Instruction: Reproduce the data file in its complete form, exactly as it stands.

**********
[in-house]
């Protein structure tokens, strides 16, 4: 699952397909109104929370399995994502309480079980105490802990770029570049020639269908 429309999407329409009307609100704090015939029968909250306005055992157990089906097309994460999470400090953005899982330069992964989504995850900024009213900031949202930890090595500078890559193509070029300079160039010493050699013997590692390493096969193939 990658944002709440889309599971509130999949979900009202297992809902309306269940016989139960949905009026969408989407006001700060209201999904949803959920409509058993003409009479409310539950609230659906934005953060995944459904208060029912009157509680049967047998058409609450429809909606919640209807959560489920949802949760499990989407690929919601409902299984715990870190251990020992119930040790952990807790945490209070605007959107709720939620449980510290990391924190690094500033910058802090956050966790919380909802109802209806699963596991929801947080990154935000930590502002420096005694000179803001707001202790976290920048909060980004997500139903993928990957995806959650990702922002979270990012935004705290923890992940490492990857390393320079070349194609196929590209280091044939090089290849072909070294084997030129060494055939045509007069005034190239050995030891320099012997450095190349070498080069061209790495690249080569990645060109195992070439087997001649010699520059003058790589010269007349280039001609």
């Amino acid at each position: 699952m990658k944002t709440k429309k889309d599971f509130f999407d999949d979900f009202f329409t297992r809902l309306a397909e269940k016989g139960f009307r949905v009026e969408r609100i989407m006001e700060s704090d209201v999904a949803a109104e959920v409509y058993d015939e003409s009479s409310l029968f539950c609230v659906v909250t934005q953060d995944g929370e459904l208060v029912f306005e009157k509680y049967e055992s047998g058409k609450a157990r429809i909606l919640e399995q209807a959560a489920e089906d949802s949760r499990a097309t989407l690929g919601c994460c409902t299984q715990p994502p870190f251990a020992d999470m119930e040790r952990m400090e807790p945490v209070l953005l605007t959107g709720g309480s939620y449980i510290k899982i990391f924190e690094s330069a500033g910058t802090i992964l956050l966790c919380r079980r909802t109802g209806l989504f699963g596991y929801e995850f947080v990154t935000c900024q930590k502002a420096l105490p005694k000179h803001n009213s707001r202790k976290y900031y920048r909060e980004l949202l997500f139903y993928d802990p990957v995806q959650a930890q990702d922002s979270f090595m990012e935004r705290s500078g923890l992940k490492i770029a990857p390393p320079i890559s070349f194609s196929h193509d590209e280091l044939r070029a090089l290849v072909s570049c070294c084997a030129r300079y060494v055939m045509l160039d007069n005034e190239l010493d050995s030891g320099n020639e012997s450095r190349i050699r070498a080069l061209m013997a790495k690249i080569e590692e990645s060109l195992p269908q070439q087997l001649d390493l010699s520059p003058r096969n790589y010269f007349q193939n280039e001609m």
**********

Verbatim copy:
[in-house]
């Protein structure tokens, strides 16, 4: 699952397909109104929370399995994502309480079980105490802990770029570049020639269908 429309999407329409009307609100704090015939029968909250306005055992157990089906097309994460999470400090953005899982330069992964989504995850900024009213900031949202930890090595500078890559193509070029300079160039010493050699013997590692390493096969193939 990658944002709440889309599971509130999949979900009202297992809902309306269940016989139960949905009026969408989407006001700060209201999904949803959920409509058993003409009479409310539950609230659906934005953060995944459904208060029912009157509680049967047998058409609450429809909606919640209807959560489920949802949760499990989407690929919601409902299984715990870190251990020992119930040790952990807790945490209070605007959107709720939620449980510290990391924190690094500033910058802090956050966790919380909802109802209806699963596991929801947080990154935000930590502002420096005694000179803001707001202790976290920048909060980004997500139903993928990957995806959650990702922002979270990012935004705290923890992940490492990857390393320079070349194609196929590209280091044939090089290849072909070294084997030129060494055939045509007069005034190239050995030891320099012997450095190349070498080069061209790495690249080569990645060109195992070439087997001649010699520059003058790589010269007349280039001609």
């Amino acid at each position: 699952m990658k944002t709440k429309k889309d599971f509130f999407d999949d979900f009202f329409t297992r809902l309306a397909e269940k016989g139960f009307r949905v009026e969408r609100i989407m006001e700060s704090d209201v999904a949803a109104e959920v409509y058993d015939e003409s009479s409310l029968f539950c609230v659906v909250t934005q953060d995944g929370e459904l208060v029912f306005e009157k509680y049967e055992s047998g058409k609450a157990r429809i909606l919640e399995q209807a959560a489920e089906d949802s949760r499990a097309t989407l690929g919601c994460c409902t299984q715990p994502p870190f251990a020992d999470m119930e040790r952990m400090e807790p945490v209070l953005l605007t959107g709720g309480s939620y449980i510290k899982i990391f924190e690094s330069a500033g910058t802090i992964l956050l966790c919380r079980r909802t109802g209806l989504f699963g596991y929801e995850f947080v990154t935000c900024q930590k502002a420096l105490p005694k000179h803001n009213s707001r202790k976290y900031y920048r909060e980004l949202l997500f139903y993928d802990p990957v995806q959650a930890q990702d922002s979270f090595m990012e935004r705290s500078g923890l992940k490492i770029a990857p390393p320079i890559s070349f194609s196929h193509d590209e280091l044939r070029a090089l290849v072909s570049c070294c084997a030129r300079y060494v055939m045509l160039d007069n005034e190239l010493d050995s030891g320099n020639e012997s450095r190349i050699r070498a080069l061209m013997a790495k690249i080569e590692e990645s060109l195992p269908q070439q087997l001649d390493l010699s520059p003058r096969n790589y010269f007349q193939n280039e001609m």